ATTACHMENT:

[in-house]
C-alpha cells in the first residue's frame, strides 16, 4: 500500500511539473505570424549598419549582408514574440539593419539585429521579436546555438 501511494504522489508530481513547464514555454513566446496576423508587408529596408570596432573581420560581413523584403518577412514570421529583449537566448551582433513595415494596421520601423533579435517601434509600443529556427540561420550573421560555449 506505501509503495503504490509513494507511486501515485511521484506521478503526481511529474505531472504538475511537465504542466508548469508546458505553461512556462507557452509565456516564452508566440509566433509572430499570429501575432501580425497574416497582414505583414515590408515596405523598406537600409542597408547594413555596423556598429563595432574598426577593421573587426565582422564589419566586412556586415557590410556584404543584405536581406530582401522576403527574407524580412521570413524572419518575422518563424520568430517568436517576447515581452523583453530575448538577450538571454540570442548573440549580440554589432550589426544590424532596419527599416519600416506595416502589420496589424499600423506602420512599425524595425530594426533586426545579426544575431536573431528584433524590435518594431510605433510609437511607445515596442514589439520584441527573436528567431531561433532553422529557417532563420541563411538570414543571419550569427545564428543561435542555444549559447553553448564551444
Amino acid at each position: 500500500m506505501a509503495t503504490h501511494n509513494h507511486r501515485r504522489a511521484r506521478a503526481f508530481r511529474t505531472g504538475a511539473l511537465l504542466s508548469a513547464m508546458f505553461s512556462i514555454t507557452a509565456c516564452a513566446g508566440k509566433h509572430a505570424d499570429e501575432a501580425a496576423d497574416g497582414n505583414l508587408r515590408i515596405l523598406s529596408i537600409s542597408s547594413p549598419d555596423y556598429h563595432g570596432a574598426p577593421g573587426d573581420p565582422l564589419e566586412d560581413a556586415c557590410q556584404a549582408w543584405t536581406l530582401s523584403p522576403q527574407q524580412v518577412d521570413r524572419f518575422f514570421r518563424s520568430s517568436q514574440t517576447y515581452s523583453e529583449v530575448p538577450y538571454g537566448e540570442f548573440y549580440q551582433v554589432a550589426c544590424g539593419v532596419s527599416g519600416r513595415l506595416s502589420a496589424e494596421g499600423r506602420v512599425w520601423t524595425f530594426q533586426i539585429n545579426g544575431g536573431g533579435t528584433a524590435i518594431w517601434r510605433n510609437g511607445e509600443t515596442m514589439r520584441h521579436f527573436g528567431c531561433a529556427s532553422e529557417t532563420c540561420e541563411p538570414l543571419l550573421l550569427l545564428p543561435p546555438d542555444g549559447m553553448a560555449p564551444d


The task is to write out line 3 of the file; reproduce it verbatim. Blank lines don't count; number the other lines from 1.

Amino acid at each position: 500500500m506505501a509503495t503504490h501511494n509513494h507511486r501515485r504522489a511521484r506521478a503526481f508530481r511529474t505531472g504538475a511539473l511537465l504542466s508548469a513547464m508546458f505553461s512556462i514555454t507557452a509565456c516564452a513566446g508566440k509566433h509572430a505570424d499570429e501575432a501580425a496576423d497574416g497582414n505583414l508587408r515590408i515596405l523598406s529596408i537600409s542597408s547594413p549598419d555596423y556598429h563595432g570596432a574598426p577593421g573587426d573581420p565582422l564589419e566586412d560581413a556586415c557590410q556584404a549582408w543584405t536581406l530582401s523584403p522576403q527574407q524580412v518577412d521570413r524572419f518575422f514570421r518563424s520568430s517568436q514574440t517576447y515581452s523583453e529583449v530575448p538577450y538571454g537566448e540570442f548573440y549580440q551582433v554589432a550589426c544590424g539593419v532596419s527599416g519600416r513595415l506595416s502589420a496589424e494596421g499600423r506602420v512599425w520601423t524595425f530594426q533586426i539585429n545579426g544575431g536573431g533579435t528584433a524590435i518594431w517601434r510605433n510609437g511607445e509600443t515596442m514589439r520584441h521579436f527573436g528567431c531561433a529556427s532553422e529557417t532563420c540561420e541563411p538570414l543571419l550573421l550569427l545564428p543561435p546555438d542555444g549559447m553553448a560555449p564551444d